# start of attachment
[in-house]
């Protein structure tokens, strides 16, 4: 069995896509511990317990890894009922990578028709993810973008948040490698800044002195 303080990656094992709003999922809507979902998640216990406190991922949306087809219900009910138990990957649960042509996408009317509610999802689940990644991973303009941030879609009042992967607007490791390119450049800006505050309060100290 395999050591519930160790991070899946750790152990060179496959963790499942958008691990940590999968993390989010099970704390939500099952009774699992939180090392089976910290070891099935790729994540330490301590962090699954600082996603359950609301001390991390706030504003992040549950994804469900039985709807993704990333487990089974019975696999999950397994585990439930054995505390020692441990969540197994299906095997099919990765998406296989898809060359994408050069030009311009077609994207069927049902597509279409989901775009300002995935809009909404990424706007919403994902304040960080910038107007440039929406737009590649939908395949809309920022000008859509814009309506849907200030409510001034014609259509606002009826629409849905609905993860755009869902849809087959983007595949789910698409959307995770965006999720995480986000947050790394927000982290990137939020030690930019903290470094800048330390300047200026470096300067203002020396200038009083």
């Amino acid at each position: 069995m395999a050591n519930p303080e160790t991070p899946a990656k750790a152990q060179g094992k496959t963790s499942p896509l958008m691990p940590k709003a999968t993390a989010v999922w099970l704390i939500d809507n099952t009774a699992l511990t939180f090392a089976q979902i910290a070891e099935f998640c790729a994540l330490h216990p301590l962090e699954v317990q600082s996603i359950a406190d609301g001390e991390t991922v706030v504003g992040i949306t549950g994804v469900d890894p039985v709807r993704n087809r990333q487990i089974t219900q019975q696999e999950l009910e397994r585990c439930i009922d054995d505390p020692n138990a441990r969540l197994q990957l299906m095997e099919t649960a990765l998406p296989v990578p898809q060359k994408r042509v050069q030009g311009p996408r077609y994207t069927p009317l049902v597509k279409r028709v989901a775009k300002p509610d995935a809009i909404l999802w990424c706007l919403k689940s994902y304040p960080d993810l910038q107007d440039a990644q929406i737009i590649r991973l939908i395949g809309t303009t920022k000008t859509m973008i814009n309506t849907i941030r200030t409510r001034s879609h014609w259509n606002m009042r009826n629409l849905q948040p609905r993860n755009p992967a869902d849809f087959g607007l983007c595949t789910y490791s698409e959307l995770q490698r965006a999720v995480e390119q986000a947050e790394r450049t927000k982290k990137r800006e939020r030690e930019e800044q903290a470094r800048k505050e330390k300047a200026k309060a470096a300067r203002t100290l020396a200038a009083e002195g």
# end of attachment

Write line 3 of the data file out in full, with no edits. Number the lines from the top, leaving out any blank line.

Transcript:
């Amino acid at each position: 069995m395999a050591n519930p303080e160790t991070p899946a990656k750790a152990q060179g094992k496959t963790s499942p896509l958008m691990p940590k709003a999968t993390a989010v999922w099970l704390i939500d809507n099952t009774a699992l511990t939180f090392a089976q979902i910290a070891e099935f998640c790729a994540l330490h216990p301590l962090e699954v317990q600082s996603i359950a406190d609301g001390e991390t991922v706030v504003g992040i949306t549950g994804v469900d890894p039985v709807r993704n087809r990333q487990i089974t219900q019975q696999e999950l009910e397994r585990c439930i009922d054995d505390p020692n138990a441990r969540l197994q990957l299906m095997e099919t649960a990765l998406p296989v990578p898809q060359k994408r042509v050069q030009g311009p996408r077609y994207t069927p009317l049902v597509k279409r028709v989901a775009k300002p509610d995935a809009i909404l999802w990424c706007l919403k689940s994902y304040p960080d993810l910038q107007d440039a990644q929406i737009i590649r991973l939908i395949g809309t303009t920022k000008t859509m973008i814009n309506t849907i941030r200030t409510r001034s879609h014609w259509n606002m009042r009826n629409l849905q948040p609905r993860n755009p992967a869902d849809f087959g607007l983007c595949t789910y490791s698409e959307l995770q490698r965006a999720v995480e390119q986000a947050e790394r450049t927000k982290k990137r800006e939020r030690e930019e800044q903290a470094r800048k505050e330390k300047a200026k309060a470096a300067r203002t100290l020396a200038a009083e002195g």